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Social Security Taxes for 2014-2015: What You Need to Know
Social security is a fantastic benefit that helps many in the US to live even when they cannot work, or have reached a certain age. In some cases, social security income might be used to support the individual, their spouse, or other dependents. Each year, there are updates to the current social security tax code. These are the rules that must be followed when filing your federal taxes on these benefits. To learn more about social security taxes in 2014-15, read on.
Social Security Maximum Changes
The most recent change to these laws are that the maximum (or the amount where social security is withdrawn from your check for the year) can be both a good thing and a bad thing. If you are interested in putting back more for yourself for your retirement, or supporting the system, the rise in the maximum to $117,000 from $113,700 might be a good thing. Any income earned over that limit will not have social security deducted from it. When social security is deducted from income above this limit, you will receive those deductions back as part of your regular tax refund for the year.
Tax Rate Changes
There was no tax rate change this year in how much of your earnings it withdrawn and held for social security. These taxes (which are currently 6.20%) are taken out of your paycheck automatically. You can usually see how much is withheld each paycheck by looking at your paystub. For those who are self-employed, the tax might be a bit more. If you need any guidance on this, be sure to ask your accountant or tax preparation professional. Chances are they can help you to better understand the taxes that you might owe, or those that you have already paid that year.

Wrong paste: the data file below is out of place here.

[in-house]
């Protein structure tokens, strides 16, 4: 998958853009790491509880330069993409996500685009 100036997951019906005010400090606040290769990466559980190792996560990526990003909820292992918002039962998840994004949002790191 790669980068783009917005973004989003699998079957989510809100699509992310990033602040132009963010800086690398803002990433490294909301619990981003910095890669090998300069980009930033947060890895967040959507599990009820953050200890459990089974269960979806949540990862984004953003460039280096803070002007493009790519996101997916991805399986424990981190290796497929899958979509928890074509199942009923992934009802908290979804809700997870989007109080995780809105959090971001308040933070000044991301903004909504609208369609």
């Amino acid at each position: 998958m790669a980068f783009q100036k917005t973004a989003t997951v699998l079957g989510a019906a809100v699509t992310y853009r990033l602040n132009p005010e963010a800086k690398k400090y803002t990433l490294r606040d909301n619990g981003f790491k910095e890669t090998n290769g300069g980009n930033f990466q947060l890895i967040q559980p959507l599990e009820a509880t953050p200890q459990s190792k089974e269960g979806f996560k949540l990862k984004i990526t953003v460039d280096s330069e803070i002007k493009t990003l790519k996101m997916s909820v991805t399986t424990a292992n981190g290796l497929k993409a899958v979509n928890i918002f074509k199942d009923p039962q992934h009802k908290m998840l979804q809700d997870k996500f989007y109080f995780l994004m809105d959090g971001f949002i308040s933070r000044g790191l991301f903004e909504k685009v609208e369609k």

For more information about social security taxes in the coming years (including 2015), we highly recommend you visit the social security website (www.ssa.gov). There you can learn more about legislation as it happens. You can also find handy calculators for things like benefits, retirement savings, online accounts for those receiving benefits and more. As these laws change from year to year, we cannot really predict what might happen in the future. You can, however, keep yourself up-to-date with any developments. You can also influence social security law by taking action and voting regularly.